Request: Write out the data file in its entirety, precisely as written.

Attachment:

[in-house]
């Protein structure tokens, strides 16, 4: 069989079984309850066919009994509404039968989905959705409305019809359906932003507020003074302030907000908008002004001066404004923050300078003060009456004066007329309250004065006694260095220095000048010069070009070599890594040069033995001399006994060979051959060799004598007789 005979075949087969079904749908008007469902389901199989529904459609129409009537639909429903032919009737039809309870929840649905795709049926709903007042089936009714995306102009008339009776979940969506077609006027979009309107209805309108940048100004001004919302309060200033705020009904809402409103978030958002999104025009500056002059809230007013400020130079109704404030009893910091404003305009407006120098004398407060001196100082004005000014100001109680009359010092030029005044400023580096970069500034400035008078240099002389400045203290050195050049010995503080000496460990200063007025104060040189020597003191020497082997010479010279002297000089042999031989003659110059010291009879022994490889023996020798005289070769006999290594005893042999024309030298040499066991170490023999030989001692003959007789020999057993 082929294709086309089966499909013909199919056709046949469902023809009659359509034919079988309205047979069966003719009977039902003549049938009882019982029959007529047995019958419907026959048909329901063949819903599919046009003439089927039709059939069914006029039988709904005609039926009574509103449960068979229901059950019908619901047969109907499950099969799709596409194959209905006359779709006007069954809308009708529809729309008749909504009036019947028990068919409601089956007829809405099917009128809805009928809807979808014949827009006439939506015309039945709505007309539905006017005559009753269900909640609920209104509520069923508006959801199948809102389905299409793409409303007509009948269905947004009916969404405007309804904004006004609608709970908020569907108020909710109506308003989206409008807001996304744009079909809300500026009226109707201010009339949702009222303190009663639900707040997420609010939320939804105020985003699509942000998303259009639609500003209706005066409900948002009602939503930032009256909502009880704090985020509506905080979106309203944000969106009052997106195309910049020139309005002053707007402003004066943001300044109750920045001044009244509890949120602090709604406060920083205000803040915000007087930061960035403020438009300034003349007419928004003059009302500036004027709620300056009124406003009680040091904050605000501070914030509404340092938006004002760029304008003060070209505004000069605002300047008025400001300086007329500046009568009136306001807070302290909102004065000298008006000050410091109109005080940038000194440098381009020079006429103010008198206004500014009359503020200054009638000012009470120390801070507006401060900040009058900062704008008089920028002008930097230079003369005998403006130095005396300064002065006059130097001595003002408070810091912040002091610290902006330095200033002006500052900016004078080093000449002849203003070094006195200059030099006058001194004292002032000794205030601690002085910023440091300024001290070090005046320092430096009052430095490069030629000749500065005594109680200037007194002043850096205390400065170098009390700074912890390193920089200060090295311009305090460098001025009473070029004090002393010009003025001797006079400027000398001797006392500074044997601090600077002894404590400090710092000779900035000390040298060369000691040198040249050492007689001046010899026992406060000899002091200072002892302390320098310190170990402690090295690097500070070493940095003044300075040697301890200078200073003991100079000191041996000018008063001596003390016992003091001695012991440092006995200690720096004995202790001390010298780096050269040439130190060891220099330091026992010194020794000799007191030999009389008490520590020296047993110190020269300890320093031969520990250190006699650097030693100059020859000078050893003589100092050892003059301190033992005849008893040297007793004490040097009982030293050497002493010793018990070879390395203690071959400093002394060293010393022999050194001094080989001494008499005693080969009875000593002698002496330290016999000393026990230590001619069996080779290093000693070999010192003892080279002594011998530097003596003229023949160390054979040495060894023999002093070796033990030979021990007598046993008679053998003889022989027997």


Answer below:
[in-house]
């Protein structure tokens, strides 16, 4: 069989079984309850066919009994509404039968989905959705409305019809359906932003507020003074302030907000908008002004001066404004923050300078003060009456004066007329309250004065006694260095220095000048010069070009070599890594040069033995001399006994060979051959060799004598007789 005979075949087969079904749908008007469902389901199989529904459609129409009537639909429903032919009737039809309870929840649905795709049926709903007042089936009714995306102009008339009776979940969506077609006027979009309107209805309108940048100004001004919302309060200033705020009904809402409103978030958002999104025009500056002059809230007013400020130079109704404030009893910091404003305009407006120098004398407060001196100082004005000014100001109680009359010092030029005044400023580096970069500034400035008078240099002389400045203290050195050049010995503080000496460990200063007025104060040189020597003191020497082997010479010279002297000089042999031989003659110059010291009879022994490889023996020798005289070769006999290594005893042999024309030298040499066991170490023999030989001692003959007789020999057993 082929294709086309089966499909013909199919056709046949469902023809009659359509034919079988309205047979069966003719009977039902003549049938009882019982029959007529047995019958419907026959048909329901063949819903599919046009003439089927039709059939069914006029039988709904005609039926009574509103449960068979229901059950019908619901047969109907499950099969799709596409194959209905006359779709006007069954809308009708529809729309008749909504009036019947028990068919409601089956007829809405099917009128809805009928809807979808014949827009006439939506015309039945709505007309539905006017005559009753269900909640609920209104509520069923508006959801199948809102389905299409793409409303007509009948269905947004009916969404405007309804904004006004609608709970908020569907108020909710109506308003989206409008807001996304744009079909809300500026009226109707201010009339949702009222303190009663639900707040997420609010939320939804105020985003699509942000998303259009639609500003209706005066409900948002009602939503930032009256909502009880704090985020509506905080979106309203944000969106009052997106195309910049020139309005002053707007402003004066943001300044109750920045001044009244509890949120602090709604406060920083205000803040915000007087930061960035403020438009300034003349007419928004003059009302500036004027709620300056009124406003009680040091904050605000501070914030509404340092938006004002760029304008003060070209505004000069605002300047008025400001300086007329500046009568009136306001807070302290909102004065000298008006000050410091109109005080940038000194440098381009020079006429103010008198206004500014009359503020200054009638000012009470120390801070507006401060900040009058900062704008008089920028002008930097230079003369005998403006130095005396300064002065006059130097001595003002408070810091912040002091610290902006330095200033002006500052900016004078080093000449002849203003070094006195200059030099006058001194004292002032000794205030601690002085910023440091300024001290070090005046320092430096009052430095490069030629000749500065005594109680200037007194002043850096205390400065170098009390700074912890390193920089200060090295311009305090460098001025009473070029004090002393010009003025001797006079400027000398001797006392500074044997601090600077002894404590400090710092000779900035000390040298060369000691040198040249050492007689001046010899026992406060000899002091200072002892302390320098310190170990402690090295690097500070070493940095003044300075040697301890200078200073003991100079000191041996000018008063001596003390016992003091001695012991440092006995200690720096004995202790001390010298780096050269040439130190060891220099330091026992010194020794000799007191030999009389008490520590020296047993110190020269300890320093031969520990250190006699650097030693100059020859000078050893003589100092050892003059301190033992005849008893040297007793004490040097009982030293050497002493010793018990070879390395203690071959400093002394060293010393022999050194001094080989001494008499005693080969009875000593002698002496330290016999000393026990230590001619069996080779290093000693070999010192003892080279002594011998530097003596003229023949160390054979040495060894023999002093070796033990030979021990007598046993008679053998003889022989027997």